By Meg Asby and Denise Castañon 

Photo courtesy of Meg Asby

Portland has once again ranked No. 1 as Best Foodie City in America by WalletHub. The affordability and accessibility of our food scene and sheer amount of restaurants in Portland helped us secure the top spot. And that’s great news for Portlanders. But, of course, not all Portlanders love the creativity and diversity of our vibrant dining scene. We, in fact, live with some of them. We’re talking about our kids. For our food and dining issue, we sample some of Portland’s hottest food trends that shore up our status as a top food and dining destination — with our opinionated kids in tow. And we’ve also got some tips to help your kids broaden their palates to enjoy all the dining treasures Portland has to offer.

Trend: Ube

Photo courtesy of Denise Castañon 

Ube, a purple sweet potato commonly found in Filipino desserts, is having an Instagram moment. With its subtle vanilla-white-chocolate flavor and photogenic, gloriously purple hue, ube is popping up throughout Portland in lattes, doughnuts, cheesecake and more.

Advertisement

My kids are not super adventurous eaters (though my daughter happily ate everything when she was a toddler), but they don’t usually turn down sweets. Before trying our first ube treat, specially requested ube caffeine-free steamer lattes ($3 each) at Portland Cà Phê one iced and one hot — I talked up the cool color and subtly sweet flavor. They were pumped to taste test.

My 10-year-old daughter, Adela, made her “I don’t hate it, but I don’t love it face” with her first taste of the espresso-free iced latte. My 7-year-old son, Cruz, took a thoughtful first sip of his hot latte and a few more. He then tried his sister’s iced version. He kind of liked it. Both kids liked the hot drink better than the iced because of its thicker, creamy texture. I considered their willingness to try something new, even if they weren’t over the moon about it, a win.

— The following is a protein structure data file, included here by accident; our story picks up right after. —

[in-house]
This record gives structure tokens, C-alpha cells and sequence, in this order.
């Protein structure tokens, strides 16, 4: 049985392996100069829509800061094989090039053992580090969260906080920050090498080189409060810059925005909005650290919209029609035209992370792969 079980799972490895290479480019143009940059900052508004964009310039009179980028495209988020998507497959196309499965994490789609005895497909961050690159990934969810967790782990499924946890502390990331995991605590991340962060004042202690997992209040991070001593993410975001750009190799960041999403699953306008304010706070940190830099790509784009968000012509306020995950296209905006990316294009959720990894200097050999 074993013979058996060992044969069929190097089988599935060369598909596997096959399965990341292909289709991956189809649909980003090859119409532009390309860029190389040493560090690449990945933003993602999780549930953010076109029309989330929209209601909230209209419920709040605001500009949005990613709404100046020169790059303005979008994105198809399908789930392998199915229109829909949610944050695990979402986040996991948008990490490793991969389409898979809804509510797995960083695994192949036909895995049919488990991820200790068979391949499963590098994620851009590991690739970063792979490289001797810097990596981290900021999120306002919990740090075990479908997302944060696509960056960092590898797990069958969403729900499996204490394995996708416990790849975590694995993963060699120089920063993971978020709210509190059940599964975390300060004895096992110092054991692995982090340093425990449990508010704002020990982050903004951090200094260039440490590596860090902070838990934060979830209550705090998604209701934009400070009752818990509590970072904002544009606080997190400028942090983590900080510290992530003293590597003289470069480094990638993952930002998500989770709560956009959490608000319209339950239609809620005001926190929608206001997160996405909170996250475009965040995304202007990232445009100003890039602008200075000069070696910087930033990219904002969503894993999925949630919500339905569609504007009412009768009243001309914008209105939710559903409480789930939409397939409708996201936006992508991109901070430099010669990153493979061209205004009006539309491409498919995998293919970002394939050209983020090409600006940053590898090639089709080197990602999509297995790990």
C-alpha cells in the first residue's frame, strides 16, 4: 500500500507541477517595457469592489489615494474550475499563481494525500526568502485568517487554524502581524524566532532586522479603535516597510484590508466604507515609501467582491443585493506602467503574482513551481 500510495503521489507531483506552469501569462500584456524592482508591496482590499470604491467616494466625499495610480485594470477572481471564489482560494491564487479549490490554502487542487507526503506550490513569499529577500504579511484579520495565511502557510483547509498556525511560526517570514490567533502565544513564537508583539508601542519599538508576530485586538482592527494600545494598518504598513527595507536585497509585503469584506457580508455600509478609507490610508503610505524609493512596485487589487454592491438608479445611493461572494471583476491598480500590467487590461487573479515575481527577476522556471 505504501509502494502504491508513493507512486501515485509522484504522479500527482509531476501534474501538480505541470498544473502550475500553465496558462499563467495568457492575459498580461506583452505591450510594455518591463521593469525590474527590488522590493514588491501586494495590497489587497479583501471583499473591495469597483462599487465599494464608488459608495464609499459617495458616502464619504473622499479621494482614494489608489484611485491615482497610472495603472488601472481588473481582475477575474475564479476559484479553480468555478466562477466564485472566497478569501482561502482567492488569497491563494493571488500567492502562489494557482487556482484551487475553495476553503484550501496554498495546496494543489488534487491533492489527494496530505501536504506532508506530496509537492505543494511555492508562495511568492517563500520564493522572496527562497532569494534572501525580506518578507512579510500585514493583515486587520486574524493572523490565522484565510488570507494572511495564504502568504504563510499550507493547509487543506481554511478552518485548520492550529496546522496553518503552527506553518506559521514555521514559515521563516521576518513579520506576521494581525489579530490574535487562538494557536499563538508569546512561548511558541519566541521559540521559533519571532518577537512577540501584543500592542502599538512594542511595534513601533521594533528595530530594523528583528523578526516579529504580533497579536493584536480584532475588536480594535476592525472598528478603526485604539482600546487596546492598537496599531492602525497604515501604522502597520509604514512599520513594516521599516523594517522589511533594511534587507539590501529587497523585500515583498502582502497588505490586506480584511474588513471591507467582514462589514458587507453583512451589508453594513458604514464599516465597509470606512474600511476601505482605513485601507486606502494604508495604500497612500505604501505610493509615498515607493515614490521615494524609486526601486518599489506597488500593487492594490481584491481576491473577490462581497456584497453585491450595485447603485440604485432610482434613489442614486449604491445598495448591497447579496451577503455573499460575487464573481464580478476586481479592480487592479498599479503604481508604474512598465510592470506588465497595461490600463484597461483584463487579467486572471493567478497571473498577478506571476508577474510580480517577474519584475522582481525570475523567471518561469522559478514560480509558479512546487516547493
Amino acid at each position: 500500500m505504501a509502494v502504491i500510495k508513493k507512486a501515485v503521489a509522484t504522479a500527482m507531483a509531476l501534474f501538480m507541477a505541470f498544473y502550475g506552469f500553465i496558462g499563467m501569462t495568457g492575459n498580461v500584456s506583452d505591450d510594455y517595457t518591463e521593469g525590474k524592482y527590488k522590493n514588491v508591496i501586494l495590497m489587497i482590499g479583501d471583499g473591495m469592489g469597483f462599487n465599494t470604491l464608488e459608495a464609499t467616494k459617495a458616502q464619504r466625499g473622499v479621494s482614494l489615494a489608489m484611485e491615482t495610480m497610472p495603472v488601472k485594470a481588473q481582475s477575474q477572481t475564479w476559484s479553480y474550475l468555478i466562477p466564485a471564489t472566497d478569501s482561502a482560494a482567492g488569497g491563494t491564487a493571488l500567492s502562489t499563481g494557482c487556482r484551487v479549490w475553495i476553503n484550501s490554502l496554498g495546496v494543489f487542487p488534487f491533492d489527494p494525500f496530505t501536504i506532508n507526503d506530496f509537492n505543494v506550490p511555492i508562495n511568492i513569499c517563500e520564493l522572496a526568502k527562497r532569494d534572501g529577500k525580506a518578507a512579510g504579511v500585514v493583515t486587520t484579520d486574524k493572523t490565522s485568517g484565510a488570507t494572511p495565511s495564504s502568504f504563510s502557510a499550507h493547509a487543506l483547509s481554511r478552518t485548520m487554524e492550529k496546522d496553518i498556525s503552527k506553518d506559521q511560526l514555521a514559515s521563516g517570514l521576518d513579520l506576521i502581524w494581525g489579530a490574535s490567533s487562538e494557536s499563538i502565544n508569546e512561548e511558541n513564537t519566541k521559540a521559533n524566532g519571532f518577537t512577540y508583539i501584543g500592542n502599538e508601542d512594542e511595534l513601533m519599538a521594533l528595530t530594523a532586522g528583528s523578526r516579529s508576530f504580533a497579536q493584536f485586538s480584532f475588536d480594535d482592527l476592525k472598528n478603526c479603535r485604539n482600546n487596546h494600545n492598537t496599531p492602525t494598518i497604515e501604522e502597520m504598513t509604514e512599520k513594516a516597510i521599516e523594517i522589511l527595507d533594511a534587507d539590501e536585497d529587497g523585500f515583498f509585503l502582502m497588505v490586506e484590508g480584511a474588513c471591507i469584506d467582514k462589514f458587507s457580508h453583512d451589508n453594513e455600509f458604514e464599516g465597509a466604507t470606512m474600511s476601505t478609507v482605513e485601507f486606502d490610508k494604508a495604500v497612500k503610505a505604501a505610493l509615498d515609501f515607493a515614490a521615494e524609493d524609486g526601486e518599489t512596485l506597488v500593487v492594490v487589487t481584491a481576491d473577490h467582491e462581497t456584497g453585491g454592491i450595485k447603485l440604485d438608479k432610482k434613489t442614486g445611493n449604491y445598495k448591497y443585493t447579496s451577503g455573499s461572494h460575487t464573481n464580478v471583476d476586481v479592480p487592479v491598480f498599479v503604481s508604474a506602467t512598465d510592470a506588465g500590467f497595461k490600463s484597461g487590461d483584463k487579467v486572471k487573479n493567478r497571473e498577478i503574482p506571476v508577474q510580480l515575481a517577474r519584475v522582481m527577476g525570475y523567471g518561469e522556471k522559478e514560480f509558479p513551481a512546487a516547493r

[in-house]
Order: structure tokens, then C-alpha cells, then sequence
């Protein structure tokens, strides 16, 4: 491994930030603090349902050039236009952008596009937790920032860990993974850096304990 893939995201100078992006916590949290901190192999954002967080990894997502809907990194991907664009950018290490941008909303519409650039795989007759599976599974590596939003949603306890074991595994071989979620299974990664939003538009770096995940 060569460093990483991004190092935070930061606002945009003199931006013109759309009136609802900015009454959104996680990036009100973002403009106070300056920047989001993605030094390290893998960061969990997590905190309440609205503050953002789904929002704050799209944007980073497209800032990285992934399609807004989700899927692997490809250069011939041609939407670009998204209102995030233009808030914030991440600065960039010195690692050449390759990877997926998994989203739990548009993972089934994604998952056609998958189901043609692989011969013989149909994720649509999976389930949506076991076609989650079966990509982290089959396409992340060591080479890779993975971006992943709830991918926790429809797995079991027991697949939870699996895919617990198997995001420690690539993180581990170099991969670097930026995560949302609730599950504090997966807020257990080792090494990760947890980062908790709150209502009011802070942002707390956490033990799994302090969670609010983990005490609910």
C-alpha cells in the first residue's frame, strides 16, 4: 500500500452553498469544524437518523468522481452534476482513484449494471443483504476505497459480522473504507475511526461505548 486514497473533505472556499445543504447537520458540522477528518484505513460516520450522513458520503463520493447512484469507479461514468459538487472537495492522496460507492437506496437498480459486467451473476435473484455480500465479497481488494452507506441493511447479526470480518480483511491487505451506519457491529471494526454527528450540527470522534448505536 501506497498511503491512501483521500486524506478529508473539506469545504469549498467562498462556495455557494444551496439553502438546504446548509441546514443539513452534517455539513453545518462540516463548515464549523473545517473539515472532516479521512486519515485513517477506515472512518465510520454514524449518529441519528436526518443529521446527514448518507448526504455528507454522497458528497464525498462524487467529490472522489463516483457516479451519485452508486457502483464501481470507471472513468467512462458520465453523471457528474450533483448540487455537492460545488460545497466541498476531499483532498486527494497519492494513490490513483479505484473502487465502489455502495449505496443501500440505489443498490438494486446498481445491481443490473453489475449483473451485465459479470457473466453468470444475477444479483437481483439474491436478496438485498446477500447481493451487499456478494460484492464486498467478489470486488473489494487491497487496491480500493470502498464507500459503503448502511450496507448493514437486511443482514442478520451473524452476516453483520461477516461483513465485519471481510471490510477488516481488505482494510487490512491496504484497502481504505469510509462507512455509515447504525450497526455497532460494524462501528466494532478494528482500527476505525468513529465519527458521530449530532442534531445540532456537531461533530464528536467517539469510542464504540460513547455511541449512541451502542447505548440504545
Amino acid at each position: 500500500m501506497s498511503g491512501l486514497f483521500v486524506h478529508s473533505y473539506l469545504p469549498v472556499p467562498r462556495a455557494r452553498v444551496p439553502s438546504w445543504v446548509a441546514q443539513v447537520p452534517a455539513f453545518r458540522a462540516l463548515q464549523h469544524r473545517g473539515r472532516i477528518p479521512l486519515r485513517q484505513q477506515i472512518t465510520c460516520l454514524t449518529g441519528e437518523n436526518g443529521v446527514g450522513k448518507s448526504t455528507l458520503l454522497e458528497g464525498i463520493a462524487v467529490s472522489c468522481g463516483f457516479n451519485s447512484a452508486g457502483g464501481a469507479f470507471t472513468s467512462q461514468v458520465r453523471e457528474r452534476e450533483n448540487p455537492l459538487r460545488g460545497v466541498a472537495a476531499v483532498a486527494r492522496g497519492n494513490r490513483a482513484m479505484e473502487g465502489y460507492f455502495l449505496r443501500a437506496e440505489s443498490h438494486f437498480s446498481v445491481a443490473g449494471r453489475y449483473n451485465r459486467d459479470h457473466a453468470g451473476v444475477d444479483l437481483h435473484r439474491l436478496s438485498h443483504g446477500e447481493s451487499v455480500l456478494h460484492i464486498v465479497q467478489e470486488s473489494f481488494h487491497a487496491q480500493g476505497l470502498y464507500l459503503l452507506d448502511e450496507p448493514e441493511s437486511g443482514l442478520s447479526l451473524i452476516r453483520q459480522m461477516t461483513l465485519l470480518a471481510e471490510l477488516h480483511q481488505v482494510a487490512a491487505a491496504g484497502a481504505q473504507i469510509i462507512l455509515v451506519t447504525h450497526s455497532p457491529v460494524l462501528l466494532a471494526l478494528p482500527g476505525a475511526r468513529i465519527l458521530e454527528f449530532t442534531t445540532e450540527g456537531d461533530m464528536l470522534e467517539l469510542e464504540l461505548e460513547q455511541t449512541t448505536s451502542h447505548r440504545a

Photo courtesy of Denise Castañon 

Then I ventured to St. Barbra Pinoy Bakery, a Filipino bakery in Southwest Portland, and brought home more ube treats. (Pro tip: This bakery is hard to find and nearby construction makes parking scarce. Expect to circle around a few times.) I picked up an ube ensaymada, a frosted brioche roll rippled with ube ($2.75); a fabulously purple ube cheesecake (pictured above; $5.50); and ube butter mochi, a pleasantly gummy Japanese rice treat with a slightly crunchy exterior ($2.75). My kids are already fans of butter mochi. (They do have some Portland foodie traits!) I couldn’t resist trying a piece of the butter mochi before they got home from school and I thought it was mind-blowingly delicious and especially buttery. The ube was the perfect addition to the already subtle dessert and elevated the vanilla flavor.

When Adela and Cruz got home from school, I lined up all the desserts and let them have at it. They exclaimed in delight about the color of the cheesecake (pictured above), Adela called it “violently violet.” They took tentative bites, then not-so-tentative bites. Cruz started shoveling the ensaymada into his mouth, but he later said the cheesecake was his favorite. They both agreed the butter mochi was the best that they’d had and liked how much crusty exterior it had. Adela couldn’t pick a favorite, saying that all three ube desserts were extremely delicious. Even after the somewhat lackluster response to the ube latte, I am going to say my kids approve of Portland’s ube trend.

More Places to Try Ube

Photo courtesy of Denise Castañon 

Trend: Street Food

Photo courtesy of Meg Asby